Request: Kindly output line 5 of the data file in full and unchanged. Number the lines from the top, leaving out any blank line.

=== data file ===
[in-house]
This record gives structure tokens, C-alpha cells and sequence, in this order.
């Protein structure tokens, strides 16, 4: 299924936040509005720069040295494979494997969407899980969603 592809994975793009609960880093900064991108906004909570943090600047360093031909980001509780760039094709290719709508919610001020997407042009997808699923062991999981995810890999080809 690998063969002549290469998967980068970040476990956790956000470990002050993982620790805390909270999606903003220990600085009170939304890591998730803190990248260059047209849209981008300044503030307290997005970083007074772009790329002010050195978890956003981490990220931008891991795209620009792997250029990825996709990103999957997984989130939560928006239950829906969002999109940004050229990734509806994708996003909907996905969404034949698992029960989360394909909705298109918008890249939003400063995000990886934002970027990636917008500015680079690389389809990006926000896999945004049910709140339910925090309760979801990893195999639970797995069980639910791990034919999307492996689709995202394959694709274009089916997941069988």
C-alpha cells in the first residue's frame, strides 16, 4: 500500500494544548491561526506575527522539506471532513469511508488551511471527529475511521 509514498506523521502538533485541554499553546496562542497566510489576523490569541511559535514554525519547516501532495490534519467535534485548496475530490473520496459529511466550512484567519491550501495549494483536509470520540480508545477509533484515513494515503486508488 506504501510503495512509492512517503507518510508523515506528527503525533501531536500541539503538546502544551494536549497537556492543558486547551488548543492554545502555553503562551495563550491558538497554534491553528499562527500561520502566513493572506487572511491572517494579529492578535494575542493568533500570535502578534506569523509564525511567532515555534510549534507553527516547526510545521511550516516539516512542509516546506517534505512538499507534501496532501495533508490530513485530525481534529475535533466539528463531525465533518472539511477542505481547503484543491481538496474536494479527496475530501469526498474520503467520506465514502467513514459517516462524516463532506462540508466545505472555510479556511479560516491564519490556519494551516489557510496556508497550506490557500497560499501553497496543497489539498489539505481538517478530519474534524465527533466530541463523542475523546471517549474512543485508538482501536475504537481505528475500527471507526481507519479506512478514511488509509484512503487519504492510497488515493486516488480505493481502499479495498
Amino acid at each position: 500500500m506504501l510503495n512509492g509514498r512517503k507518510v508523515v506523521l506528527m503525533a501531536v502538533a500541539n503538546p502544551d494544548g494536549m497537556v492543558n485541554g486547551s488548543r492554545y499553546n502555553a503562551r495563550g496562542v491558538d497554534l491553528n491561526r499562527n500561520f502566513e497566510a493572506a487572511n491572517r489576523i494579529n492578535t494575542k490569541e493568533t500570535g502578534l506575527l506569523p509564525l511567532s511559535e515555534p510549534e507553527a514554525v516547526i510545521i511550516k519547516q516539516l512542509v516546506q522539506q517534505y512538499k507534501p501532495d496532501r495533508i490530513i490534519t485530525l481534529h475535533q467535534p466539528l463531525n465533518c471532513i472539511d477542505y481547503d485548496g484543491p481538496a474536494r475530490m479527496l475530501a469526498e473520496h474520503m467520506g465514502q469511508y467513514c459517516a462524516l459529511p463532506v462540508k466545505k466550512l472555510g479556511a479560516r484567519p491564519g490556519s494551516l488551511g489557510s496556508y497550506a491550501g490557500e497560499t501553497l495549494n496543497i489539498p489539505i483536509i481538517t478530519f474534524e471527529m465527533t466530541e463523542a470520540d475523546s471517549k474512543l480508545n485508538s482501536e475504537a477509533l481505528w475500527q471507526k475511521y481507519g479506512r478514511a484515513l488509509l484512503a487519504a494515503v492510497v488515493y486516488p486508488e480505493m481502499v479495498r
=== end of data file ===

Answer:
Amino acid at each position: 500500500m506504501l510503495n512509492g509514498r512517503k507518510v508523515v506523521l506528527m503525533a501531536v502538533a500541539n503538546p502544551d494544548g494536549m497537556v492543558n485541554g486547551s488548543r492554545y499553546n502555553a503562551r495563550g496562542v491558538d497554534l491553528n491561526r499562527n500561520f502566513e497566510a493572506a487572511n491572517r489576523i494579529n492578535t494575542k490569541e493568533t500570535g502578534l506575527l506569523p509564525l511567532s511559535e515555534p510549534e507553527a514554525v516547526i510545521i511550516k519547516q516539516l512542509v516546506q522539506q517534505y512538499k507534501p501532495d496532501r495533508i490530513i490534519t485530525l481534529h475535533q467535534p466539528l463531525n465533518c471532513i472539511d477542505y481547503d485548496g484543491p481538496a474536494r475530490m479527496l475530501a469526498e473520496h474520503m467520506g465514502q469511508y467513514c459517516a462524516l459529511p463532506v462540508k466545505k466550512l472555510g479556511a479560516r484567519p491564519g490556519s494551516l488551511g489557510s496556508y497550506a491550501g490557500e497560499t501553497l495549494n496543497i489539498p489539505i483536509i481538517t478530519f474534524e471527529m465527533t466530541e463523542a470520540d475523546s471517549k474512543l480508545n485508538s482501536e475504537a477509533l481505528w475500527q471507526k475511521y481507519g479506512r478514511a484515513l488509509l484512503a487519504a494515503v492510497v488515493y486516488p486508488e480505493m481502499v479495498r